Motivation in the workplace
Understand how to gain committed employee co-operation and the importance of managing performance at work (P3, P4, M2, and D1) 1. Outline how an organisations motivational practices and reward systems are informed by theories of motivation. (P3) 2. Describe how an organisation obtains the cooperation of employees through the contract of employment and employee involvement techniques. (P4) 3. Compare the use of motivation theories for different jobs within the different parts of the organisation. You might find it useful to compare the way in which different techniques are used to motivate different employees. (M2) 4. Suggest, with justifications, ways of improving motivation for staff who work at the organisation. (D1) (P3) What is motivation?
Overall, motivation is made up of internal and external factors that stimulate desire and energy in people to be continually interested and committed to a job, role or subject, or to make an effort to attain a goal. Motivation results from the interaction of both conscious and unconscious factors such as the intensity of desire or need, incentive or reward value of the goal, and expectations of the individual and of his or her peers. These factors are the reasons one has for behaving a certain way. An example is a student that spends extra time studying for a test because he or she wants a better grade in the class. (Definition from www.businessdictionary.com) The problem of keeping workers happy has been a problem for businesses for an extremely long time; this has led to a number of people producing theories as to what keeps workers motivated, the main ones are: * Taylor’s Scientific Management
* Mayo’s Human Relations Theories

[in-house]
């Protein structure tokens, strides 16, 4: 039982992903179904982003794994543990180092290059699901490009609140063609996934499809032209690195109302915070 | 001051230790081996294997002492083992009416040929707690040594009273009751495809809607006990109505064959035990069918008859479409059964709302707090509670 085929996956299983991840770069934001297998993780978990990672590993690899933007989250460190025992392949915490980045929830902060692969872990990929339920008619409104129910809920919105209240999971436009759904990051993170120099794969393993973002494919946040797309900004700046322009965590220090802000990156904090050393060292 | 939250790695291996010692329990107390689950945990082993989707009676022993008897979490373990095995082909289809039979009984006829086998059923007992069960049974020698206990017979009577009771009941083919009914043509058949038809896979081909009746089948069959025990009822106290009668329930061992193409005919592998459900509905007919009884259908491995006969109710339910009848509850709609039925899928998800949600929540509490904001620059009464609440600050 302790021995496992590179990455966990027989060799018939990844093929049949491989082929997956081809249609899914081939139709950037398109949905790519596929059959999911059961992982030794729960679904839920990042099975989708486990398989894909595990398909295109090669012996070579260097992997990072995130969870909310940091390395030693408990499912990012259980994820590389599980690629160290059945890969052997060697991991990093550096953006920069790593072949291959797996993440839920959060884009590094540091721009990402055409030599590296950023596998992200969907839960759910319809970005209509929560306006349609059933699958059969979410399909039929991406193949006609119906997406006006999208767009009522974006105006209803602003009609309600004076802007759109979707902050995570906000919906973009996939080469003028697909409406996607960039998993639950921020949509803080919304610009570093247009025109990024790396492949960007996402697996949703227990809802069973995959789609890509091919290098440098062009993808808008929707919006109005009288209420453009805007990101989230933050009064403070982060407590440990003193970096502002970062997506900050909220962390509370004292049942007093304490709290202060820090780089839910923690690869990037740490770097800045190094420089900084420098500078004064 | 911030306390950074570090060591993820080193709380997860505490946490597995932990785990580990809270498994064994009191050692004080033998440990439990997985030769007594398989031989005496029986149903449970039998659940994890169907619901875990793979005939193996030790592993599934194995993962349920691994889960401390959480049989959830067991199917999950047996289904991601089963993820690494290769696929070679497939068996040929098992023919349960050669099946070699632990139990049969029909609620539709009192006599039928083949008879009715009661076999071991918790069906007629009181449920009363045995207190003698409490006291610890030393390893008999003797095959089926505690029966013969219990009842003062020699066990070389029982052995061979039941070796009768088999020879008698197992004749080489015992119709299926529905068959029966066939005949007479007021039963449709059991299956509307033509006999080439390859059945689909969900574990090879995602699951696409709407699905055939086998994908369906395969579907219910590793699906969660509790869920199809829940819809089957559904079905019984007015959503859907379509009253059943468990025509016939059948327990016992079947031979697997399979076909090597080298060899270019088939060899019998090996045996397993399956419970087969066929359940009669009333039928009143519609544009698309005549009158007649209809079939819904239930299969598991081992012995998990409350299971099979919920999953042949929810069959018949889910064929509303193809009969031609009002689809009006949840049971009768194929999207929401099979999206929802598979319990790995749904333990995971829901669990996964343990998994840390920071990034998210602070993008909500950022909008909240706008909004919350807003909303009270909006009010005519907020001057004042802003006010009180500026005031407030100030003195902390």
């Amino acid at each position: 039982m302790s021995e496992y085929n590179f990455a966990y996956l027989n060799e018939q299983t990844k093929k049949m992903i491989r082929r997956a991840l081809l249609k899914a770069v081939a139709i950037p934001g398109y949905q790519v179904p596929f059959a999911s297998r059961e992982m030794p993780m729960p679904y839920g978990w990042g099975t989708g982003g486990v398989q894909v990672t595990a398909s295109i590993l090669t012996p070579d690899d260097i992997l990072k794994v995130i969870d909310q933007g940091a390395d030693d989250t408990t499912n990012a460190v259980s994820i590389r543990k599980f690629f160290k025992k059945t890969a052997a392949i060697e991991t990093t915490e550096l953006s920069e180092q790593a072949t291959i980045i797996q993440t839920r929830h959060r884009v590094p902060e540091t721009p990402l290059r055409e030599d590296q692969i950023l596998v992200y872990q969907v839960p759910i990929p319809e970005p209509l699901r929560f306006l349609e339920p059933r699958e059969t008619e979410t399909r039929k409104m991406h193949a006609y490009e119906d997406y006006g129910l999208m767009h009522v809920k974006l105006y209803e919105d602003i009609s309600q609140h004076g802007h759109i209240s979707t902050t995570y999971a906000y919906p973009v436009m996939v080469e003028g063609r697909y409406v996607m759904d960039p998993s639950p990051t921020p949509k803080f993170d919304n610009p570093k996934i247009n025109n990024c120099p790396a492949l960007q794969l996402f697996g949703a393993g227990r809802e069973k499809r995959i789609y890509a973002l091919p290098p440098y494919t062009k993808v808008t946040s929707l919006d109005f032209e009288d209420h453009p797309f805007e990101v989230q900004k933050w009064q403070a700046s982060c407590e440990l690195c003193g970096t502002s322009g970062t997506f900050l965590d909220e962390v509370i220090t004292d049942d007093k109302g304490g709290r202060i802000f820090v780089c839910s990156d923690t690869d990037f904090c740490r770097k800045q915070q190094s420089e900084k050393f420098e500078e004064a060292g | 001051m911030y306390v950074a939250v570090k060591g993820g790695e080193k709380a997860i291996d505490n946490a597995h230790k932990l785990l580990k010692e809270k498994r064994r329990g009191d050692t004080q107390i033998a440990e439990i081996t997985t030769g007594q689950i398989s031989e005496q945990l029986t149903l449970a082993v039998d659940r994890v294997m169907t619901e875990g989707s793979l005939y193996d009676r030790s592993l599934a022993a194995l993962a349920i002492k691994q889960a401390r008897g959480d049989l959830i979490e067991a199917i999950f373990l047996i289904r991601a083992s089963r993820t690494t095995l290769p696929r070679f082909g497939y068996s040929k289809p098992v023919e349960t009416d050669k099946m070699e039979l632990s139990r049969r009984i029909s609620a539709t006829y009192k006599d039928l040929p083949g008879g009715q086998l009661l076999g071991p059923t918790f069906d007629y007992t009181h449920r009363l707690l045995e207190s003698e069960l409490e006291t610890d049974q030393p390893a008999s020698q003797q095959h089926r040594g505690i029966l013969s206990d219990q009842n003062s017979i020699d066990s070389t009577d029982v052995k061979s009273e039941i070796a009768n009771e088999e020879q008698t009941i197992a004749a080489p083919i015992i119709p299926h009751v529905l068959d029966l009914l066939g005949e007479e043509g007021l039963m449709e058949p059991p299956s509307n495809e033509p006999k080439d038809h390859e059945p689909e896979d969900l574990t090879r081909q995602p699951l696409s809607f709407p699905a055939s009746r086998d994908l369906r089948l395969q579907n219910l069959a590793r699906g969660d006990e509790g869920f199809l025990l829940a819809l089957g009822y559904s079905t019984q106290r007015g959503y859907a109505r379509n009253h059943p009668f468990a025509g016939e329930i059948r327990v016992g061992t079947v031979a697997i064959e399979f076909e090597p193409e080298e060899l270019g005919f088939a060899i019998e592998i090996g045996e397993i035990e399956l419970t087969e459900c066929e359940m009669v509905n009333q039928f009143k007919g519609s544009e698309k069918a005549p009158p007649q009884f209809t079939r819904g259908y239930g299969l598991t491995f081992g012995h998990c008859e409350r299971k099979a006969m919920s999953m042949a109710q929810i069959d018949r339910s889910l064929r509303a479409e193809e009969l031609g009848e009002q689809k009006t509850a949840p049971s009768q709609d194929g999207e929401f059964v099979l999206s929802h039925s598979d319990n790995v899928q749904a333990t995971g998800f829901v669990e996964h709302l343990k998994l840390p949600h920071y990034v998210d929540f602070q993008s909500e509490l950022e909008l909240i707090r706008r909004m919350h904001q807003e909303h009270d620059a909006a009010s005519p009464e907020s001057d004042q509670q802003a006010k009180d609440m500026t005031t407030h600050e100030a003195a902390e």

* Maslow’s Hierarchy of Needs
* Herzberg’s Two Factor Theory
This selection are not the only motivational theories used, I will explain the ones stated in turn. Frederick Winslow Taylor (1856-1915)
Was the first to analyse the management of workers, his “scientific approach” was to: * Select workers to perform a task.
* Observe them, and then note the key elements.
* Record the time taken to do each part of the task.
* Train all workers to do the task in the quickest way.
* Supervise workers to ensure they use this method.
* Pay workers on the basis of results.
This led Taylor to believe that workers were motivated solely by money; he promoted the idea of “A Fair day’s pay for a fair day’s work”. Taylor’s methods were widely adopted as businesses saw the benefits of increased productivity levels and lower unit costs. The most notably advocate was Henry Ford who used them to design the first ever production line, making Ford cars. This was the start of the era of mass production. Elton Mayo (1880-1949) is best known for his study of the Hawthorne Electric factory in Chicago, he initially believed that workers were motivated by; working conditions, the skills of workers, and financial incentives. This was put to the test over a five year period where he was surprised to discover that the changed in working conditions or financial rewards has little to no effect. The conclusion came to was that workers are motivated by the way that they interact with each other, in other words- working in teams, within which they can discuss ideas and make effective and efficient decisions. Therefore the overall outcome of his investigation was that workers were best motivated by; * Better communication between managers and workers (Hawthorne workers were consulted over the experiments and also had to the opportunity to give feedback) * Greater manager involvement in employees working lives (Hawthorne workers responded to the increased level of attention they were receiving) * Working in groups or teams (Hawthorne workers did not previously regularly work in teams) Abraham Maslow (1908-1970) suggested in his Theory of Human Motivation, that his theory is one popular and extensively...
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